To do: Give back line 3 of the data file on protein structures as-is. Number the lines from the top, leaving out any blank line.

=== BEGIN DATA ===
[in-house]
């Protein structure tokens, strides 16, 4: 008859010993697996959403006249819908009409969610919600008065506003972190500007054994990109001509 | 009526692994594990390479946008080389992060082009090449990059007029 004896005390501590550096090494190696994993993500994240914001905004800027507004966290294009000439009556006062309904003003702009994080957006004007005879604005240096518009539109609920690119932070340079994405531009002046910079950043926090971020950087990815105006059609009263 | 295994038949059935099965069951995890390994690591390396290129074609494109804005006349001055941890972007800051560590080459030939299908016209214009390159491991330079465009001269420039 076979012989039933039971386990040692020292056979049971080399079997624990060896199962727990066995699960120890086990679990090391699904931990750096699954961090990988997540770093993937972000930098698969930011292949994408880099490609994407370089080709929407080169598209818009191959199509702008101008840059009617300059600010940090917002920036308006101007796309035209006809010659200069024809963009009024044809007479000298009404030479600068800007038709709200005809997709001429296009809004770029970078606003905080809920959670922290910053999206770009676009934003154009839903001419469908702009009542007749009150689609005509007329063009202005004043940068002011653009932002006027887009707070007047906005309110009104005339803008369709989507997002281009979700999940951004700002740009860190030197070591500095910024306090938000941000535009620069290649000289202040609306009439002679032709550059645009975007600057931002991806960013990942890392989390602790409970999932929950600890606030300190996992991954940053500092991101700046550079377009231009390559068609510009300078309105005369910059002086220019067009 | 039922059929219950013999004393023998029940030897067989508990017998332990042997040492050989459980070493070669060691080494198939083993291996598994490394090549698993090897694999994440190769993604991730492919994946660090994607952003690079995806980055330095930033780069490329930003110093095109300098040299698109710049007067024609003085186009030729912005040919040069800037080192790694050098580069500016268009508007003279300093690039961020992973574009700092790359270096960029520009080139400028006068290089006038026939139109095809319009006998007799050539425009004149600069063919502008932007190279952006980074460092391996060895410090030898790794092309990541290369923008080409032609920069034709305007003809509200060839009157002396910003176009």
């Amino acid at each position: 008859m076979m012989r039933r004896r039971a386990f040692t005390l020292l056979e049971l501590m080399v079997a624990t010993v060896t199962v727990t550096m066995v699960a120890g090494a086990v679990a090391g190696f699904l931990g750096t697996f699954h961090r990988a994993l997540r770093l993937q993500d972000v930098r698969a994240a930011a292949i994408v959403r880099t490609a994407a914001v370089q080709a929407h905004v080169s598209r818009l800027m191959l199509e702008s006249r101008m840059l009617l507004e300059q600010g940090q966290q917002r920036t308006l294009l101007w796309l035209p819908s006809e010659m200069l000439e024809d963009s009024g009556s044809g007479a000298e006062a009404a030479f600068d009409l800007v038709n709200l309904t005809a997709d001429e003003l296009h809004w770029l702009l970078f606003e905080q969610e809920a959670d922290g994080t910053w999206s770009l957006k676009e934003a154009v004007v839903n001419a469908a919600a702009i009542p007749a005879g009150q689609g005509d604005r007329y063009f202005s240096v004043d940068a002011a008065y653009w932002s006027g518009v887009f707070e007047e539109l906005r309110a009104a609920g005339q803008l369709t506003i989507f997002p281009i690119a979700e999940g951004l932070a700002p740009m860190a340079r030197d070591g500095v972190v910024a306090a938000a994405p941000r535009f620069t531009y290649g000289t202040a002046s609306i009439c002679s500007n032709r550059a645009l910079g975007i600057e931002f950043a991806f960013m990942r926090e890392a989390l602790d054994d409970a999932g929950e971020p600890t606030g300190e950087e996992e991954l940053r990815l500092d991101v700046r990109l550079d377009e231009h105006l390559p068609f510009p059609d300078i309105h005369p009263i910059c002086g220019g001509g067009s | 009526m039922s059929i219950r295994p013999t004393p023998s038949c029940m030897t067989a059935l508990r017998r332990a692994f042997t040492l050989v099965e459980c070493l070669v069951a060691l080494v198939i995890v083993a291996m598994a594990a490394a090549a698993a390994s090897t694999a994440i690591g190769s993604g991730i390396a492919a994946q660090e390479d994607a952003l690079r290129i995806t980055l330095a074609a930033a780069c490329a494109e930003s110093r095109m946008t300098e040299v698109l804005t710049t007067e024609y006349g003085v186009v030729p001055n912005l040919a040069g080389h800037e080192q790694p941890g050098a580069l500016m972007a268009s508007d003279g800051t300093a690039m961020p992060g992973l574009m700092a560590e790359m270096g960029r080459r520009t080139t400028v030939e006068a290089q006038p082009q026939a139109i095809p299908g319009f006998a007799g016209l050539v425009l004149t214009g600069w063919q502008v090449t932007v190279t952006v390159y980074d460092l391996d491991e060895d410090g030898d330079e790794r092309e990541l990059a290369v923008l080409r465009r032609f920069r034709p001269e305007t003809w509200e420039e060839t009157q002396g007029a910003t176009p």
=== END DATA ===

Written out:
């Amino acid at each position: 008859m076979m012989r039933r004896r039971a386990f040692t005390l020292l056979e049971l501590m080399v079997a624990t010993v060896t199962v727990t550096m066995v699960a120890g090494a086990v679990a090391g190696f699904l931990g750096t697996f699954h961090r990988a994993l997540r770093l993937q993500d972000v930098r698969a994240a930011a292949i994408v959403r880099t490609a994407a914001v370089q080709a929407h905004v080169s598209r818009l800027m191959l199509e702008s006249r101008m840059l009617l507004e300059q600010g940090q966290q917002r920036t308006l294009l101007w796309l035209p819908s006809e010659m200069l000439e024809d963009s009024g009556s044809g007479a000298e006062a009404a030479f600068d009409l800007v038709n709200l309904t005809a997709d001429e003003l296009h809004w770029l702009l970078f606003e905080q969610e809920a959670d922290g994080t910053w999206s770009l957006k676009e934003a154009v004007v839903n001419a469908a919600a702009i009542p007749a005879g009150q689609g005509d604005r007329y063009f202005s240096v004043d940068a002011a008065y653009w932002s006027g518009v887009f707070e007047e539109l906005r309110a009104a609920g005339q803008l369709t506003i989507f997002p281009i690119a979700e999940g951004l932070a700002p740009m860190a340079r030197d070591g500095v972190v910024a306090a938000a994405p941000r535009f620069t531009y290649g000289t202040a002046s609306i009439c002679s500007n032709r550059a645009l910079g975007i600057e931002f950043a991806f960013m990942r926090e890392a989390l602790d054994d409970a999932g929950e971020p600890t606030g300190e950087e996992e991954l940053r990815l500092d991101v700046r990109l550079d377009e231009h105006l390559p068609f510009p059609d300078i309105h005369p009263i910059c002086g220019g001509g067009s | 009526m039922s059929i219950r295994p013999t004393p023998s038949c029940m030897t067989a059935l508990r017998r332990a692994f042997t040492l050989v099965e459980c070493l070669v069951a060691l080494v198939i995890v083993a291996m598994a594990a490394a090549a698993a390994s090897t694999a994440i690591g190769s993604g991730i390396a492919a994946q660090e390479d994607a952003l690079r290129i995806t980055l330095a074609a930033a780069c490329a494109e930003s110093r095109m946008t300098e040299v698109l804005t710049t007067e024609y006349g003085v186009v030729p001055n912005l040919a040069g080389h800037e080192q790694p941890g050098a580069l500016m972007a268009s508007d003279g800051t300093a690039m961020p992060g992973l574009m700092a560590e790359m270096g960029r080459r520009t080139t400028v030939e006068a290089q006038p082009q026939a139109i095809p299908g319009f006998a007799g016209l050539v425009l004149t214009g600069w063919q502008v090449t932007v190279t952006v390159y980074d460092l391996d491991e060895d410090g030898d330079e790794r092309e990541l990059a290369v923008l080409r465009r032609f920069r034709p001269e305007t003809w509200e420039e060839t009157q002396g007029a910003t176009p």